0
Research Papers

Improved Ensemble Superwavelet Transform for Vibration-Based Machinery Fault Diagnosis

[+] Author and Article Information
Wangpeng He

State Key Laboratory for Manufacturing and
Systems Engineering,
Xi'an Jiaotong University,
Xi'an 710049, China;
Tandon School of Engineering,
New York University,
Brooklyn, NY 11201
e-mail: wangp.he@gmail.com

Yanyang Zi

State Key Laboratory for Manufacturing and
Systems Engineering,
Xi'an Jiaotong University,
Xi'an 710049, China
e-mail: ziyy@mail.xjtu.edu.cn

Zhiguo Wan

State Key Laboratory for Manufacturing and
Systems Engineering,
Xi'an Jiaotong University,
Xi'an 710049, China
e-mail: wanzhiguo@stu.xjtu.edu.cn

Binqiang Chen

School of Aeronautics and Astronautics,
Xiamen University,
Xiamen 361005, China
e-mail: Cbq@xmu.edu.cn

1Corresponding author.

Manuscript received July 11, 2015; final manuscript received December 30, 2015; published online March 15, 2016. Assoc. Editor: Laine Mears.

J. Manuf. Sci. Eng 138(7), 071012 (Mar 15, 2016) (9 pages) Paper No: MANU-15-1344; doi: 10.1115/1.4032568 History: Received July 11, 2015; Revised December 30, 2015

In the previous work of authors, the authors have presented an automatic fault feature extraction method, called ensemble superwavelet transform (ESW), based on the combination of tunable Q-factor wavelet transform (TQWT) and Hilbert transform. However, the nonstationary fault feature ratio which defined to guide the optimal wavelet basis selection does not take the interferences of high-frequency components into consideration. In addition, the original ESW utilizes one optimal subband to reconstruct the signal, which may result in the leakage of useful fault features. The present paper improves the ESW to address these problems. Specifically, the authors modify the definition of fault feature ratio by eliminating the high-frequency components when calculating total amplitudes of Hilbert envelope spectrum. Moreover, for the purpose of preserving more useful fault features and recovering the signal more accurately, a novel approach to reconstruct the processed result by incorporating two optimal subbands is proposed in this paper. The comprehensive comparisons by processing two simulation signals are provided to verify the effectiveness and utility of the improved ESW. Moreover, the improved ESW is applied to a range of engineering applications, and the obtained results demonstrate that the improved ESW can act as an effective technique in extracting weak fault features.

Copyright © 2016 by ASME
Your Session has timed out. Please sign back in to continue.

References

Figures

Grahic Jump Location
Fig. 2

TQWT wavelets (at level 6) for two Q-factors: (a) Q = 1.0 and (b) Q = 4.0

Grahic Jump Location
Fig. 1

Block diagram of filter banks for the implementation of the TQWT: (a) analysis filter bank and (b) synthesis filter bank

Grahic Jump Location
Fig. 3

Useful fault features leakage into two different subbands (shown shaded): (a) leakage into adjacent subbands and (b) leakage into two nonadjacent subbands

Grahic Jump Location
Fig. 4

Flowchart of the improved ESW for extracting machinery fault features

Grahic Jump Location
Fig. 6

Original ESW: (a) single branch reconstruction of the optimal subband and (b) its Hilbert envelope spectrum

Grahic Jump Location
Fig. 14

The measured vibration signal

Grahic Jump Location
Fig. 7

(a) The extracted transients by incorporating two optimal subbands and (b) its Hilbert envelope spectrum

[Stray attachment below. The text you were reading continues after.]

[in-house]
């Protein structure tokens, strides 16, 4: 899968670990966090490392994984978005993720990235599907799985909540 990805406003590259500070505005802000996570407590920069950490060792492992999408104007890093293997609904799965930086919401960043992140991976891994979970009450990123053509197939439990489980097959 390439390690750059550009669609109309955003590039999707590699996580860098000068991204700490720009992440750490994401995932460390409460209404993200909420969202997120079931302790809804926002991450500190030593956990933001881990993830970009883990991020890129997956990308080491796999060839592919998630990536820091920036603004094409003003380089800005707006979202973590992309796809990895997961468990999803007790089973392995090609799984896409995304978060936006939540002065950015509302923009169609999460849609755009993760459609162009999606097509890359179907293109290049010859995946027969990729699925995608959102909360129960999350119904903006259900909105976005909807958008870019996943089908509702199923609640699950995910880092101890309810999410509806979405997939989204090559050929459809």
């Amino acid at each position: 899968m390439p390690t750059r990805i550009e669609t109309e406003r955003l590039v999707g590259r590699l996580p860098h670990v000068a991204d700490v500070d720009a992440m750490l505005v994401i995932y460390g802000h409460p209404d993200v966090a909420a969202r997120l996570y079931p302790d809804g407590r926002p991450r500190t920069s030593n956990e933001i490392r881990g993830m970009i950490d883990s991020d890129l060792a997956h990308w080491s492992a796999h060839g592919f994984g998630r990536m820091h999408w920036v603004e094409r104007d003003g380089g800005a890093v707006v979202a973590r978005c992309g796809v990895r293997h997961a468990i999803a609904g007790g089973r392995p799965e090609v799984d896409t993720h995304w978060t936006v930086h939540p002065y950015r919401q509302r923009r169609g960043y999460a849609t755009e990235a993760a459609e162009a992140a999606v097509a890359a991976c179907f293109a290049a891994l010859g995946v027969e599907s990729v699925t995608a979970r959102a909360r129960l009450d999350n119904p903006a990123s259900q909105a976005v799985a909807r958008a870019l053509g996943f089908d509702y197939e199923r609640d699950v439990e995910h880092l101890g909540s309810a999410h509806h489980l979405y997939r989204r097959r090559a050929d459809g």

Grahic Jump Location
Fig. 11

The measured vibration signal of the motor housing

Grahic Jump Location
Fig. 10

(a) The extracted transients by incorporating two optimal subbands and (b) its Hilbert envelope spectrum

Grahic Jump Location
Fig. 8

The simulated signal: (a) noise-free signal with periodic impulses and (b) signal added with noise (SNR = −5.5 dB)

Grahic Jump Location
Fig. 9

Original ESW: (a) single branch reconstruction of the optimal subband and (b) its Hilbert envelope spectrum

Grahic Jump Location
Fig. 12

Original ESW: (a) single branch reconstruction of the optimal subband and (b) its Hilbert envelope spectrum

Grahic Jump Location
Fig. 13

(a) The reconstructed signal by incorporating two optimal subbands and (b) its Hilbert envelope spectrum

Grahic Jump Location
Fig. 5

The simulated signal: (a) noise-free signal with periodic impulses and (b) signal added with noise (SNR = −6.5 dB)

Grahic Jump Location
Fig. 17

Schematic sketch of the experimental setup

Grahic Jump Location
Fig. 15

Original ESW: (a) single branch reconstruction of the optimal subband and (b) its Hilbert envelope spectrum

Grahic Jump Location
Fig. 16

(a) The reconstructed signal by incorporating two optimal subbands and (b) its Hilbert envelope spectrum

Grahic Jump Location
Fig. 18

Measured noisy signal added with additive white Gaussian noise

Grahic Jump Location
Fig. 19

Fault feature ratio displayed along the subbands corresponding to different Q-factors (original ESW)

Grahic Jump Location
Fig. 20

(a) The reconstructed signal by utilizing one optimal subband and (b) its Hilbert envelope spectrum (original ESW)

Grahic Jump Location
Fig. 21

Modified fault feature ratio displayed along the subbands corresponding to different Q-factors (improved ESW)

Grahic Jump Location
Fig. 22

(a) The reconstructed signal by incorporating two optimal subbands and (b) its Hilbert envelope spectrum (improved ESW)

Tables

Errata

Discussions

Some tools below are only available to our subscribers or users with an online account.

Related Content

Customize your page view by dragging and repositioning the boxes below.

Related Journal Articles
Related eBook Content
Topic Collections

Sorry! You do not have access to this content. For assistance or to subscribe, please contact us:

  • TELEPHONE: 1-800-843-2763 (Toll-free in the USA)
  • EMAIL: asmedigitalcollection@asme.org
Sign In